It's summer, which is the perfect time to hit the great outdoors with your clients to enjoy one of the best types of workouts! Research has shown that exercising outdoors improves mood, so why not help your clients feel better while getting stronger?
Boot camps have high success rates because they can be designed for anyone and everyone as long as you know the key components to a successful class. Here are a few things to keep in mind:
- Choose an easily accessible, safe and well-lit spot for your boot camp (it doesn’t hurt to find a beautiful park!).
- Include a thorough warm-up AND cool-down that incorporates the same movements that will be used during the workout.
- Circuit stations should be timed, not counted by repetitions. This is the best way to be sure everyone can keep up.
- Aim for an appropriate amount of time at each station with ample recovery between stations.
- Rotate muscle groups.
- Design the circuit with six to 10 exercises, depending on how many clients are attending.
Encourage your clients to find an accountability buddy for sessions. This is key, not only for attending classes, but also for supporting each other during class. Boot camps are different from group fitness classes in that each trainer helps push participants to his or her personal limit and will correct form, all while creating an atmosphere in which everyone can excel. Circuit training is one of the easiest ways to keep your client’s heart rate up and target multiple muscle groups at once.
This circuit is for moderate-to-advanced clients (regressions listed), but you can increase the rest periods to accommodate less-experienced participants.
- Equipment needed: Resistance Bands, medicine balls, Stability Ball, BOSUs, stability straps, dumbbells, circle bands
- 30 seconds on, 30 seconds off
- Aim for three to four sets with one minute of recovery between sets.
Here are the exercises:
1. Resistance Band Exploding Overhead Push Press
Start in an athletic stance with the knees slightly bent, core engaged and shoulders back. The resistance band should be taut in between the feet and the handles behind the arms. Explode up and slowly return to the starting position.
Regression: Use a lighter resistance or increase the tension in between feet for more slack.
Targets: deltoids, biceps, and stabilizer core muscles
2. Stability Ball Plank Hip Rotations
Position the feet on the outside of the stability ball and assume a plank position on the hands. Rotate the ball from side to side. More advanced participants can perform bigger twists. To regress, have the client simply hold the plank position.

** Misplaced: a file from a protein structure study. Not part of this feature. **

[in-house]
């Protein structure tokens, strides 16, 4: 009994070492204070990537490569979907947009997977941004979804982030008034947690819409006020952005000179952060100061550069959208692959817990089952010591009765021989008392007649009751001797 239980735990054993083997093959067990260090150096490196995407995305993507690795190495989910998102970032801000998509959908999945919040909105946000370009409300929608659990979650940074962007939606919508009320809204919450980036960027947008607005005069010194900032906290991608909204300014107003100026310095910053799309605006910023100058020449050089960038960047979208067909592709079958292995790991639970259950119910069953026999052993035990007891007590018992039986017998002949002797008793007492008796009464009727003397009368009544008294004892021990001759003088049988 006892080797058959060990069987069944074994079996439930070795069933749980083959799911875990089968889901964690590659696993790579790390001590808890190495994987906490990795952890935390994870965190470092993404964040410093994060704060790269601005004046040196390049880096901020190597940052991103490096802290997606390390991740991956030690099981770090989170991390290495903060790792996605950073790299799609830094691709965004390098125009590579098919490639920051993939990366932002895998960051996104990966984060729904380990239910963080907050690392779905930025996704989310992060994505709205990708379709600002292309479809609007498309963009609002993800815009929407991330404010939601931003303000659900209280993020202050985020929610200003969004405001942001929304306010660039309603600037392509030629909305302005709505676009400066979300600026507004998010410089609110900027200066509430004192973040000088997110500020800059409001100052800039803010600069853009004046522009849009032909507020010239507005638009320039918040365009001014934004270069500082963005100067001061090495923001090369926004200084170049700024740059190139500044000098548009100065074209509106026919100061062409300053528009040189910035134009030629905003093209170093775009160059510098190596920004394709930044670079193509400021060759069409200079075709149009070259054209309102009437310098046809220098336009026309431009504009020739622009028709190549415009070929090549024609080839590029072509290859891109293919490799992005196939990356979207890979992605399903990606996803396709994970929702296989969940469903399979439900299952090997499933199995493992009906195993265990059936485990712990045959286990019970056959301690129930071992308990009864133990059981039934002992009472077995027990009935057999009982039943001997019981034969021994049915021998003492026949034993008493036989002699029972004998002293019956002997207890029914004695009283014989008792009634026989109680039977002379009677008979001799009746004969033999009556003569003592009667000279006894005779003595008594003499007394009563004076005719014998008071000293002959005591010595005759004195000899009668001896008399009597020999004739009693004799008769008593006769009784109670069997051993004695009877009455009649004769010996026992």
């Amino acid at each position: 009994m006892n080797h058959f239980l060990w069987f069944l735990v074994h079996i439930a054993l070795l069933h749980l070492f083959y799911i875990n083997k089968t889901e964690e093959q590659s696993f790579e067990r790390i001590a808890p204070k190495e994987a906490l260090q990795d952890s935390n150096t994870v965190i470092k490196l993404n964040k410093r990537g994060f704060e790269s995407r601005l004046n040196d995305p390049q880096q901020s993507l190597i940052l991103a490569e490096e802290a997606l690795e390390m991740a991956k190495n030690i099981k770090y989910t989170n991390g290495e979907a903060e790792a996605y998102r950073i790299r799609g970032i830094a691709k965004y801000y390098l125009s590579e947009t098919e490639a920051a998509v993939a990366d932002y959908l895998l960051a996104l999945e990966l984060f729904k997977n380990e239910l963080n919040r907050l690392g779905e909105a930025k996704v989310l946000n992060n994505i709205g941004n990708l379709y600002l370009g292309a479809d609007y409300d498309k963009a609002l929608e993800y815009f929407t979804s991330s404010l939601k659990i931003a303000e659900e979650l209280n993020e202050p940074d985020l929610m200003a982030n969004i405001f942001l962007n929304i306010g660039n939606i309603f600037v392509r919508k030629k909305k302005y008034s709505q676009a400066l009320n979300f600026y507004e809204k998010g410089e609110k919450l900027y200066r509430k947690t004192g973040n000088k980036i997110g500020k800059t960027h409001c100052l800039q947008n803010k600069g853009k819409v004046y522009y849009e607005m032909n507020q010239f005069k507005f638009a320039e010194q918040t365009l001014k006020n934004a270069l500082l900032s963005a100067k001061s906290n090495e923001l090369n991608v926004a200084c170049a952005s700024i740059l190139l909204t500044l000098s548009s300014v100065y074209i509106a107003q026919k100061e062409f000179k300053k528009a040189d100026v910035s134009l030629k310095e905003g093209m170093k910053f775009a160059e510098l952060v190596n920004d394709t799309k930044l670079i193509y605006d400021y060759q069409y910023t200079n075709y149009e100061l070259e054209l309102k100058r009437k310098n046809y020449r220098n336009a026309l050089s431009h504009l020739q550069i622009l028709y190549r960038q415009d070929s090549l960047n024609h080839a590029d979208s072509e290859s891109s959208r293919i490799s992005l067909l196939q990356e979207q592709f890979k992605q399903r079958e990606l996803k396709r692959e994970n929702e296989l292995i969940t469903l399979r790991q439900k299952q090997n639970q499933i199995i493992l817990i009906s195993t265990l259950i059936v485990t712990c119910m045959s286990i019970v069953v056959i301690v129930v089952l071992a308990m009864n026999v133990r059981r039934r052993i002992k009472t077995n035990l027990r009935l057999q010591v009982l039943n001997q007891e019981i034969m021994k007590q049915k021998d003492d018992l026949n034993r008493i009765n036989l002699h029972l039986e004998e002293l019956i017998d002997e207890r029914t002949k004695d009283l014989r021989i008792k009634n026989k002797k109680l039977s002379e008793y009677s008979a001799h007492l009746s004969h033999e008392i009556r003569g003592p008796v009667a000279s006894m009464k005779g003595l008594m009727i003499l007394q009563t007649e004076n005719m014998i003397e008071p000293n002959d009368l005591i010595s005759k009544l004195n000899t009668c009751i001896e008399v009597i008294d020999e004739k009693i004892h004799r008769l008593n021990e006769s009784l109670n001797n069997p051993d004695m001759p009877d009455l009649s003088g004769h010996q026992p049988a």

Targets: core, obliques, adductors, and anterior deltoids, triceps
3. Glute Band Low-Jacks
Place the band around the ankles and jump the feet out and perform a mini squat and then jump the feet back together. To regress, step one foot out at a time.
Targets: abductors, gluteus maximus, piriformis, rectus femoris
4. BOSU Spiderman Jumping Push-Ups
With the dome side down, assume a plank position with the hands on top of the BOSU. Step one foot up to just outside the elbow and perform a push-up. Return the foot back to the starting position and repeat with the other foot. To regress, perform a plank or basic push-up.
Targets: chest, biceps, core, quadriceps, iliopsoas, iliacus (groin)
5. Hip Bridge with Medicine Ball
While lying on the floor, squeeze a medicine ball between the knees. With the arms across the chest, lift one foot off the ground, pause, and return to the starting position. Repeat with the other leg.
Targets: adductors, glutes, lower back, quads
6. Hockey Skaters With Dumbbells
Begin in an athletic stance. Cross the left leg behind the right, then leap wide to land on the left foot and drop the toes of the right foot behind the left. Extend the arms as movement allows with the dumbbells. To regress, eliminate the weights.
Targets: piriformis, glutes, quads, calves, biceps
7. Plank Jacks
Assume a plank position on the hands or the elbows. Jump the feet out as wide as possible, being sure to keep the core stable, and then jump the feet back in.
Targets: core, deltoids, glutes, abductors and adductors
Often, parks, school facilities and other spaces are available for the use and enjoyment of the entire community. The fitness community must be good stewards of public land and facilities and representatives of the profession. For more information, please refer to our Position Paper and Shared Use Guidelines.